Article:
Mock crime will lead to mock trial at West
In reality, teacher Steve Houle remains alive, but his staged execution-style murder will capture the energies of about 100 students over the next three weeks, who will try to use everything from crime scene investigation-type forensic techniques to a mock trial to determine who did him in.
The effort involves:
. Criminal-justice students, who gathered evidence at the scene Monday and will try to put the pieces together and arrest a suspect.
. Bio-technology students, who will test DNA representative samples of the evidence gathered at the crime scene.
. Acting students, who will play the roles of witnesses and murder suspects.
. Art students, who will draw artist renderings of suspects, based on witness statements.
. English class, which will publish newspaper accounts about the crime and investigation.
. Video production class, which will produce newscasts and a crime-show drama.
. Law class, whose members will prosecute, defend and judge a suspect.
"For my students, it's all about taking the learning out of the classroom," Tina Mulleavey, a social-studies teacher who teaches the senior elective crime and justice at West and coordinated the effort. "They get to see what it's really like, a real hands-on example of what we teach."
Both Manchester police officers and firefighters took part in the event.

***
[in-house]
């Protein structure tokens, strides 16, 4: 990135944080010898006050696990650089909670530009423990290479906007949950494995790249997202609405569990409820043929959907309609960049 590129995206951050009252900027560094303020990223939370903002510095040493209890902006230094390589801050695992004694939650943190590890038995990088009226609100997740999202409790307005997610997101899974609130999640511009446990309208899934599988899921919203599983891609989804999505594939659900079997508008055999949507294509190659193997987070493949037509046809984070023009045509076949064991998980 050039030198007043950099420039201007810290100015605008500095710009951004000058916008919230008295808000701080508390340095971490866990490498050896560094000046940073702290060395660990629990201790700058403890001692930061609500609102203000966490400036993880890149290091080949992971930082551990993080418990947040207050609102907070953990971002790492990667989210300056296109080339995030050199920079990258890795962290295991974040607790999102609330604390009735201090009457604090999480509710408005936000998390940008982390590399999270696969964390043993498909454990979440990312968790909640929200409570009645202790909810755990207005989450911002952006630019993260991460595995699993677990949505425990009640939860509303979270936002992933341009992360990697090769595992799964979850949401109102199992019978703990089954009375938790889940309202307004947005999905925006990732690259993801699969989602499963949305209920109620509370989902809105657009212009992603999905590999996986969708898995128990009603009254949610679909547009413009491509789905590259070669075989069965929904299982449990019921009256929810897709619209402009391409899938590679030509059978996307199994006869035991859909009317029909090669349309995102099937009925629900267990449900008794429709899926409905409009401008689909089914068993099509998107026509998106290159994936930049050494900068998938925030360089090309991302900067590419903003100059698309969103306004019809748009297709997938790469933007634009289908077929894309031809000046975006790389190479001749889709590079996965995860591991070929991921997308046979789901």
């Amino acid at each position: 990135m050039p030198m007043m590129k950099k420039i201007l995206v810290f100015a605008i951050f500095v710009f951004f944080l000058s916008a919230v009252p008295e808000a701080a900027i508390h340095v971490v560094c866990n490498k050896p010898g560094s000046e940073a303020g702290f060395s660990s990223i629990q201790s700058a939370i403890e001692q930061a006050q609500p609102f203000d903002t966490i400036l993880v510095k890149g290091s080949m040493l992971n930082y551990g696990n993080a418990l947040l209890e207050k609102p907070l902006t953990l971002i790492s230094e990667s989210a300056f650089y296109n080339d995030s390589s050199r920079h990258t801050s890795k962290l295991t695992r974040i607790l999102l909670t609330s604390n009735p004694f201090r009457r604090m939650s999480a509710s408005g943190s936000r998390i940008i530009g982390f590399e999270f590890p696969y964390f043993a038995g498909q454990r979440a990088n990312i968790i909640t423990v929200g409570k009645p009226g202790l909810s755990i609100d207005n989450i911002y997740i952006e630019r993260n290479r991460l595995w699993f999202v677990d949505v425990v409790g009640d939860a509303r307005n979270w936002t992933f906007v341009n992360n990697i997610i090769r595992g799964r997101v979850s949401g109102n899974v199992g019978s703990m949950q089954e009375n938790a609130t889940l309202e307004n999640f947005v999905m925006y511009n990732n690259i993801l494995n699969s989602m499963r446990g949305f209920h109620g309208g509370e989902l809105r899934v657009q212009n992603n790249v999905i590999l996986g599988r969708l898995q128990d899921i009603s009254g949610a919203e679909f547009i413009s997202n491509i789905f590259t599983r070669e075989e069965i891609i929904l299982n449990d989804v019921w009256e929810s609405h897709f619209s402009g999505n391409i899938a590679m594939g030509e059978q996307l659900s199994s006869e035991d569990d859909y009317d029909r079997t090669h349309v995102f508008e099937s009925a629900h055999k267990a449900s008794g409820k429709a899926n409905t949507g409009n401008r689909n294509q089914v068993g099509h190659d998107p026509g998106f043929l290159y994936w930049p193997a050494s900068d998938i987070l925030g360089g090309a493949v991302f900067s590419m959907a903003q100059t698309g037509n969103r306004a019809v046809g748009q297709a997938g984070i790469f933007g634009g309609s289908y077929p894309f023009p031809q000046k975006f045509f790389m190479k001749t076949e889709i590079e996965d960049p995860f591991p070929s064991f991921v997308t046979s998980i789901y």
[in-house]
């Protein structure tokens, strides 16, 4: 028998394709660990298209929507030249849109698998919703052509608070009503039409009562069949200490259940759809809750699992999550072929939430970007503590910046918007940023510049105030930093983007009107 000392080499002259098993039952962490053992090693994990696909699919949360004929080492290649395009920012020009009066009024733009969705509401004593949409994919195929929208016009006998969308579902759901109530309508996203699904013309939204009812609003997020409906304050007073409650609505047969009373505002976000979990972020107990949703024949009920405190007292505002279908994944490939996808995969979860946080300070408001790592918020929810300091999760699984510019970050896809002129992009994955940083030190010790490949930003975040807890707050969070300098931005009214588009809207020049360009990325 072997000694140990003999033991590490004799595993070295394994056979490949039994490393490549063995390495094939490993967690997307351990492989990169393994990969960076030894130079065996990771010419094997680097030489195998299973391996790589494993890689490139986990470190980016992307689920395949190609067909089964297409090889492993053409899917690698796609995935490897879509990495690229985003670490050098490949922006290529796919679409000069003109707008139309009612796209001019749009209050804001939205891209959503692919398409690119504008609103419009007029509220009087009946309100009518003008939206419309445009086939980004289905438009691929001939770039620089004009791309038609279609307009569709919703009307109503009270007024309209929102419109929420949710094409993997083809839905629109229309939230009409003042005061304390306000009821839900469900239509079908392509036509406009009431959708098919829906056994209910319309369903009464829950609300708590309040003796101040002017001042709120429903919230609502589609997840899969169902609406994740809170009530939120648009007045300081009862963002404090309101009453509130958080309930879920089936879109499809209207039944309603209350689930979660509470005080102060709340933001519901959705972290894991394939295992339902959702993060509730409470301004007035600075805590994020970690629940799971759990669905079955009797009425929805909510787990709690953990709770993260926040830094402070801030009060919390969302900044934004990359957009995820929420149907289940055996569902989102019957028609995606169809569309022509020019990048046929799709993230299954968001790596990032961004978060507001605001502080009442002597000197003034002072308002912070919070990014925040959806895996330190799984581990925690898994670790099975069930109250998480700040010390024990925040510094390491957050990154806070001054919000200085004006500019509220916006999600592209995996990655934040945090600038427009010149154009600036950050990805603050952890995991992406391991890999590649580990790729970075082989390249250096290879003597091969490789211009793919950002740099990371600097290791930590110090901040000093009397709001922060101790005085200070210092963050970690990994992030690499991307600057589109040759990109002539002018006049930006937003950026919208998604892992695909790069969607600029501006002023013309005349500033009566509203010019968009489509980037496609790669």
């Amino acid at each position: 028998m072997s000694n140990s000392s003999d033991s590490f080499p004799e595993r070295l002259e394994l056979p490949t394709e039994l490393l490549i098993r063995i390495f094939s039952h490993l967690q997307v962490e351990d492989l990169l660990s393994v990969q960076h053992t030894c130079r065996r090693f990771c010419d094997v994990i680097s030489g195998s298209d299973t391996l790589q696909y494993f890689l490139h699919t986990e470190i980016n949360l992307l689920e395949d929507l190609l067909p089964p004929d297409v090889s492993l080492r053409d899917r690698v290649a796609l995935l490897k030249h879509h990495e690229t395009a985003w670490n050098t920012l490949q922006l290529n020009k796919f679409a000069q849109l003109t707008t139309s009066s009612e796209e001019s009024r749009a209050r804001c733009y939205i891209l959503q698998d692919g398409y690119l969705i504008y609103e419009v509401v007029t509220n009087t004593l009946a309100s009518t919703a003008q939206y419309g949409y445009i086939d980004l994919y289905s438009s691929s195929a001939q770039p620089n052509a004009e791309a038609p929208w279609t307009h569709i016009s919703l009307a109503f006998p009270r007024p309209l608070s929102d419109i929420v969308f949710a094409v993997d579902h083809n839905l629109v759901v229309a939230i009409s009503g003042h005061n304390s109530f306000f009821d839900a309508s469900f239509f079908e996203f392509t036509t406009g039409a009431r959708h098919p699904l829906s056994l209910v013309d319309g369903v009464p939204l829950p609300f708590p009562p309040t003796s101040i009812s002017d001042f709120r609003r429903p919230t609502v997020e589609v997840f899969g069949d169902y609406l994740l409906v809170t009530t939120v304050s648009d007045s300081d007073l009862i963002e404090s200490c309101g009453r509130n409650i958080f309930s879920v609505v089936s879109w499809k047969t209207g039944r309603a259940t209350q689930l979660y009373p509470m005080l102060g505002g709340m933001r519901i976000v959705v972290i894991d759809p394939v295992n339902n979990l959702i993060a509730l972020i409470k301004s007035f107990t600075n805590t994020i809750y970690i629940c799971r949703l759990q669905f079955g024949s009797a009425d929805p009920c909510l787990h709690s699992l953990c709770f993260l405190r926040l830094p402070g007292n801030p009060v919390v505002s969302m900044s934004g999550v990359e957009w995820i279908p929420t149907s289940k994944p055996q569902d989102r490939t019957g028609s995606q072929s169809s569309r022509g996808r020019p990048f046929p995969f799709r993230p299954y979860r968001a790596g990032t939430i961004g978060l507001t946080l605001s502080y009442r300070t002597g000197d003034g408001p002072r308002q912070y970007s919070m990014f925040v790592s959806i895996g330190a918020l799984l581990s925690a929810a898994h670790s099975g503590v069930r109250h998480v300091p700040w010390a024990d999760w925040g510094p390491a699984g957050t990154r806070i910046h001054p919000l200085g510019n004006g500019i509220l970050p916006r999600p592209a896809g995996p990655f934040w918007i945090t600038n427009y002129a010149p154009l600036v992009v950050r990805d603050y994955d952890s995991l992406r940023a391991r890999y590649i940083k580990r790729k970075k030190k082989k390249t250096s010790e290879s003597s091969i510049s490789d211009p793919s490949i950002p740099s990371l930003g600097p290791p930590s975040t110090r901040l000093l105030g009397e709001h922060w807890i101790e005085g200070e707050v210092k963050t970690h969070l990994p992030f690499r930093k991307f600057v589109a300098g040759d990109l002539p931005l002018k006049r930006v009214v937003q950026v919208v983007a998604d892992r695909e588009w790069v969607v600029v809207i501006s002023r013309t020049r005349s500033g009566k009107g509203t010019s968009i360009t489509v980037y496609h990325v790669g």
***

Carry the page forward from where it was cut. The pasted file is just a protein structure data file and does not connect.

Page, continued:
Houle was found sprawled on an office chair in Room 122, which is usually used as a detention room. A school produced video, available at west.mansd.org, shows the seemingly lifeless victim with a mangled front skull and blood splatter on the behind him.
The video showed street drugs that were found on the table next to him.
Students will have to gather evidence, analyze it, question suspects and build a case. The mock trial won't take place until early May.
"You just don't solve the crime overnight," Mullheavey said.
Also participating were Manchester police officers and firefighters, AMR Ambulance and the New Hampshire Medical Examiner's Office.
Capt. Nick Willard, who heads up the Manchester police detectives, took part in the morning's events.
Willard expects the class will learn a great deal about crime scene investigations, as well as career options in the field of crime fighting.
"She's teaching them real-life, crime techniques," Willard said.
Mullheavey said students were notified last week that a drill would be taking place at the school on Monday in order to prevent panic any when they arrived to school.